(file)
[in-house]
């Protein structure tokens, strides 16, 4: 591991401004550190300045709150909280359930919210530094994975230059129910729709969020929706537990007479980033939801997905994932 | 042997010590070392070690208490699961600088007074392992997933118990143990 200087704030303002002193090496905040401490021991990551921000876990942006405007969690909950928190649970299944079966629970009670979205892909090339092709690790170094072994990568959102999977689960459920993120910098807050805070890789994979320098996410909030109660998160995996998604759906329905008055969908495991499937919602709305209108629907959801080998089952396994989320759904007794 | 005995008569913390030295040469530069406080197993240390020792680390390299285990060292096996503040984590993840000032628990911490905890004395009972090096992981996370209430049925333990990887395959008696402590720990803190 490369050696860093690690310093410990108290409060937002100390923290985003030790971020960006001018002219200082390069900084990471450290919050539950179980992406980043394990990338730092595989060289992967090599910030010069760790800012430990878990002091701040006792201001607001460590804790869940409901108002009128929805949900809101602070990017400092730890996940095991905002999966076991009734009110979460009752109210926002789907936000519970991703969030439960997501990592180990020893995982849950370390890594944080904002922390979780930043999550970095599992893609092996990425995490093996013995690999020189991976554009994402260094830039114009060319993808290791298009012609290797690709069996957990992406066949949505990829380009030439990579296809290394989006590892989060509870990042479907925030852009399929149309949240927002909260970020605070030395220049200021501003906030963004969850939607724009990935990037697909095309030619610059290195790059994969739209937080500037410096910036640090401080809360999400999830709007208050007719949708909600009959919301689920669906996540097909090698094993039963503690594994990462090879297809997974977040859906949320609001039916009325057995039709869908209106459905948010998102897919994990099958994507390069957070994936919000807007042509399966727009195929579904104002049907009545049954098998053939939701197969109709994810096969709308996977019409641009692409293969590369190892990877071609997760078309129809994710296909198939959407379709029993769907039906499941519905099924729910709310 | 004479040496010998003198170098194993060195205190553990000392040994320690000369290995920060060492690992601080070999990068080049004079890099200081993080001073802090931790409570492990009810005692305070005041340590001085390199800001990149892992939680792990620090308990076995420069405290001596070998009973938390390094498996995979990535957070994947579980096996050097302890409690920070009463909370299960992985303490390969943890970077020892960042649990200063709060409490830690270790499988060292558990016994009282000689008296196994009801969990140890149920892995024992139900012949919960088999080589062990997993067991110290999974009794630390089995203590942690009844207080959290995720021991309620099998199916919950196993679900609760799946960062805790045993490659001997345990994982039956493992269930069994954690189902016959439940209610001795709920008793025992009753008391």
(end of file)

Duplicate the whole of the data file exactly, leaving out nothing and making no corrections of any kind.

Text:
[in-house]
């Protein structure tokens, strides 16, 4: 591991401004550190300045709150909280359930919210530094994975230059129910729709969020929706537990007479980033939801997905994932 | 042997010590070392070690208490699961600088007074392992997933118990143990 200087704030303002002193090496905040401490021991990551921000876990942006405007969690909950928190649970299944079966629970009670979205892909090339092709690790170094072994990568959102999977689960459920993120910098807050805070890789994979320098996410909030109660998160995996998604759906329905008055969908495991499937919602709305209108629907959801080998089952396994989320759904007794 | 005995008569913390030295040469530069406080197993240390020792680390390299285990060292096996503040984590993840000032628990911490905890004395009972090096992981996370209430049925333990990887395959008696402590720990803190 490369050696860093690690310093410990108290409060937002100390923290985003030790971020960006001018002219200082390069900084990471450290919050539950179980992406980043394990990338730092595989060289992967090599910030010069760790800012430990878990002091701040006792201001607001460590804790869940409901108002009128929805949900809101602070990017400092730890996940095991905002999966076991009734009110979460009752109210926002789907936000519970991703969030439960997501990592180990020893995982849950370390890594944080904002922390979780930043999550970095599992893609092996990425995490093996013995690999020189991976554009994402260094830039114009060319993808290791298009012609290797690709069996957990992406066949949505990829380009030439990579296809290394989006590892989060509870990042479907925030852009399929149309949240927002909260970020605070030395220049200021501003906030963004969850939607724009990935990037697909095309030619610059290195790059994969739209937080500037410096910036640090401080809360999400999830709007208050007719949708909600009959919301689920669906996540097909090698094993039963503690594994990462090879297809997974977040859906949320609001039916009325057995039709869908209106459905948010998102897919994990099958994507390069957070994936919000807007042509399966727009195929579904104002049907009545049954098998053939939701197969109709994810096969709308996977019409641009692409293969590369190892990877071609997760078309129809994710296909198939959407379709029993769907039906499941519905099924729910709310 | 004479040496010998003198170098194993060195205190553990000392040994320690000369290995920060060492690992601080070999990068080049004079890099200081993080001073802090931790409570492990009810005692305070005041340590001085390199800001990149892992939680792990620090308990076995420069405290001596070998009973938390390094498996995979990535957070994947579980096996050097302890409690920070009463909370299960992985303490390969943890970077020892960042649990200063709060409490830690270790499988060292558990016994009282000689008296196994009801969990140890149920892995024992139900012949919960088999080589062990997993067991110290999974009794630390089995203590942690009844207080959290995720021991309620099998199916919950196993679900609760799946960062805790045993490659001997345990994982039956493992269930069994954690189902016959439940209610001795709920008793025992009753008391």